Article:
As an animal lover and shelter pet enthusiast, there's really nothing more heart warming than the story of a successful adoption.
Reading the story of Duchess, a Maine Coon Persian mix cat that waited 8 years in a shelter is downright heartbreaking.
Maybe it was the fact that she only had one eye. Maybe in the later years, it was because of her age.
Or maybe, as her length of stay increased, it was the fact that she had been there so long that people overlooked her, since no one else seemed to want her.
Length of stay among shelter pets can have a profound impact on their adoptability. Similar in some ways to human institutionalization, the longer an animal remains in a shelter, the greater the chance it will impact that animal's sociability and personality.
Some cats just never take to the environment. Others eventually become withdrawn, antisocial, and depressed. And while community cat rooms help it really depends on the individual animal.
For dogs, it's worse.
You know that feeling of sitting in your office chair, staring out the window, staring at your watch, staring. and going stir crazy?
Now imagine that feeling compounded over days.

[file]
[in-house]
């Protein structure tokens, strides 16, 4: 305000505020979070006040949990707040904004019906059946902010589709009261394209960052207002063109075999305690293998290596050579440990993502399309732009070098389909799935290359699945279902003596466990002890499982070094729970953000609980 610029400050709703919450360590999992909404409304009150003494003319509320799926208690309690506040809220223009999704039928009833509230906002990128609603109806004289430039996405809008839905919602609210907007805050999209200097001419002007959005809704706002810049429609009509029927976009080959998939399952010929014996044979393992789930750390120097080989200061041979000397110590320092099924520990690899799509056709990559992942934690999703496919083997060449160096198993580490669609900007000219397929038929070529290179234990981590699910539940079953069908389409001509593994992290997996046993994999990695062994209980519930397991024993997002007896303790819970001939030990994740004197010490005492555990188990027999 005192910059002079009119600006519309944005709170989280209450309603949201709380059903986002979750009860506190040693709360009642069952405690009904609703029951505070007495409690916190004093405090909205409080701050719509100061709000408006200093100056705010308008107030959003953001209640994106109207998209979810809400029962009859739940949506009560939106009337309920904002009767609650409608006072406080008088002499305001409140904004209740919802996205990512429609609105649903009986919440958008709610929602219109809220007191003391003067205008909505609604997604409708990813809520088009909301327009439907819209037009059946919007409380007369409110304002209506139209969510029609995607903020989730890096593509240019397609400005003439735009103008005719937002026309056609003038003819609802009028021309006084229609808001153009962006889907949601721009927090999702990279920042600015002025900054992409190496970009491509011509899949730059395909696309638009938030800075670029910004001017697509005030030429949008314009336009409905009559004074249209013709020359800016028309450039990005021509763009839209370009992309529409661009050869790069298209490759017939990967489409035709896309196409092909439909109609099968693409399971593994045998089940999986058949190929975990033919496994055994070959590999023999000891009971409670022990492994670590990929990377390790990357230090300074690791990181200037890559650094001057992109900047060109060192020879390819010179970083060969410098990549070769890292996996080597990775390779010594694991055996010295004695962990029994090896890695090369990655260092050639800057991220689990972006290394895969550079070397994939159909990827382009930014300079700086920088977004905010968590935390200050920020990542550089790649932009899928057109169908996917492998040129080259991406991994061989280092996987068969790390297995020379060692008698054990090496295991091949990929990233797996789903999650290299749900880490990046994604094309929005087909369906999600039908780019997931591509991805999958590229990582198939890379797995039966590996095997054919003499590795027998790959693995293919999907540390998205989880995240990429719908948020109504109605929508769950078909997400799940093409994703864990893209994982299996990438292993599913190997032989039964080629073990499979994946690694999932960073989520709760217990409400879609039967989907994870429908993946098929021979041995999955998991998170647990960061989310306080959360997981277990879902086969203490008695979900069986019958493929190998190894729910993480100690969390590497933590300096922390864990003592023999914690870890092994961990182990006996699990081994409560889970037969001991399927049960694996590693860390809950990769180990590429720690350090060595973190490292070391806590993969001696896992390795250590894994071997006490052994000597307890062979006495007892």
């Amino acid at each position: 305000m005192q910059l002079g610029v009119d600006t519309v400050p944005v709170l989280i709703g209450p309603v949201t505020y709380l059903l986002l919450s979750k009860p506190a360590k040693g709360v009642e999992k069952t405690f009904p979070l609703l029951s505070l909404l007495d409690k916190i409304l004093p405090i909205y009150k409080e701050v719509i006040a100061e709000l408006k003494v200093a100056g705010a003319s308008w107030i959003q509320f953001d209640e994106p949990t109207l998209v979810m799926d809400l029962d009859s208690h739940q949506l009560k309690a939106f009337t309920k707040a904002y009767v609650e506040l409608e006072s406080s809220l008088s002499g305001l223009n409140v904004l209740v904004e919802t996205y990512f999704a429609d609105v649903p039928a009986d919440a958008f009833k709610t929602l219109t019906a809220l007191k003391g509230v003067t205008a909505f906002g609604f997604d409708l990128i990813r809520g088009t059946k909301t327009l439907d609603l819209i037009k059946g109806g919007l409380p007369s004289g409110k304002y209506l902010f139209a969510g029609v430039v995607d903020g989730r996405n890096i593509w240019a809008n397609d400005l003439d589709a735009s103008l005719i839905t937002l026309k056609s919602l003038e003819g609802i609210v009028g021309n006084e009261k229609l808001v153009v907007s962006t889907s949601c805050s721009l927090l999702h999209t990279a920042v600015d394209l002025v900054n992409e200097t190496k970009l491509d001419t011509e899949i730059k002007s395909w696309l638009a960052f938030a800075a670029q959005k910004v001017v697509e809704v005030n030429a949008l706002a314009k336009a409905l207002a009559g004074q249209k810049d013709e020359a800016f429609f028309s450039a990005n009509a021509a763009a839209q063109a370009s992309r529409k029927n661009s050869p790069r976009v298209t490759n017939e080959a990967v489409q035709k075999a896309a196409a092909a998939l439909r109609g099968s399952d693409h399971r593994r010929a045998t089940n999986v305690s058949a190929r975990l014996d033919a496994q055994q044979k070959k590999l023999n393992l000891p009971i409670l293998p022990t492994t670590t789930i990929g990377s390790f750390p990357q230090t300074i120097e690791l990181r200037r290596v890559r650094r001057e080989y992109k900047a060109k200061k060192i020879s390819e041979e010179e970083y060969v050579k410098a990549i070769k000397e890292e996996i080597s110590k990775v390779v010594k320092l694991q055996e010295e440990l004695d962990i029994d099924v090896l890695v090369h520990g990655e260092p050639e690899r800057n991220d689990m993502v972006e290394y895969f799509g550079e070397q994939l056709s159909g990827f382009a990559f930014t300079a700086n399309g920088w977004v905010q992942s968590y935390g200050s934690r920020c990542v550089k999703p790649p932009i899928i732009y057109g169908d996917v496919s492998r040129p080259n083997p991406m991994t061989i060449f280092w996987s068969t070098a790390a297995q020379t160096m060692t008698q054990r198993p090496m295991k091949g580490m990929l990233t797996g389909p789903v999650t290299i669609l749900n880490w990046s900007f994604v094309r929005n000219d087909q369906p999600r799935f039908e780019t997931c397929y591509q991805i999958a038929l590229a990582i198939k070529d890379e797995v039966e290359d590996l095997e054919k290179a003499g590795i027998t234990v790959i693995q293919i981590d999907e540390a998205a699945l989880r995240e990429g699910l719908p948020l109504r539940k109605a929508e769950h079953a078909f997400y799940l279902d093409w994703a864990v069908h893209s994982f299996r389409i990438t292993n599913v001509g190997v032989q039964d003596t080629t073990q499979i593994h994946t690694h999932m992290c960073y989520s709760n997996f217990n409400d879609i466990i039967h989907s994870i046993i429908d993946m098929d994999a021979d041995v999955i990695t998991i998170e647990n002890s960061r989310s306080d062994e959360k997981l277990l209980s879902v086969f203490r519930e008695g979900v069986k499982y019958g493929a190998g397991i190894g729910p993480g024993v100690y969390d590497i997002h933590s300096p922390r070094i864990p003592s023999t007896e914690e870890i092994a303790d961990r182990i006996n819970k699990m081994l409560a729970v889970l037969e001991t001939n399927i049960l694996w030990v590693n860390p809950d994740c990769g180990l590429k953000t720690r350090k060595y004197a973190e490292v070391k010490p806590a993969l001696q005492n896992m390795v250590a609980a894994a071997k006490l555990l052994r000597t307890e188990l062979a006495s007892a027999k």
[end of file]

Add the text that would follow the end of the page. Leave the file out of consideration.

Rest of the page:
Dogs require a lot of stimulation as well as companionship and despite the best efforts of animal welfare professionals and volunteers (and trust me, these people work their butts off) after time, even the most stalwart canines can feel the strain.
So if you're considering adopting a pet, consider talking to your adoption coordinator about those pets that have been hanging out a little longer than the others. Sure, there might be underlying issues such as special needs or behavioral preferences that might make those pets unsuitable for you-and that's okay. Your adoption coordinator will want what's best for both of you!
But if you didn't know better, you might discover that the dog who's been waiting for months or the cat who's been waiting for years is just the pet you were looking for.
As for Duchess? After all that waiting, she's finally gone home.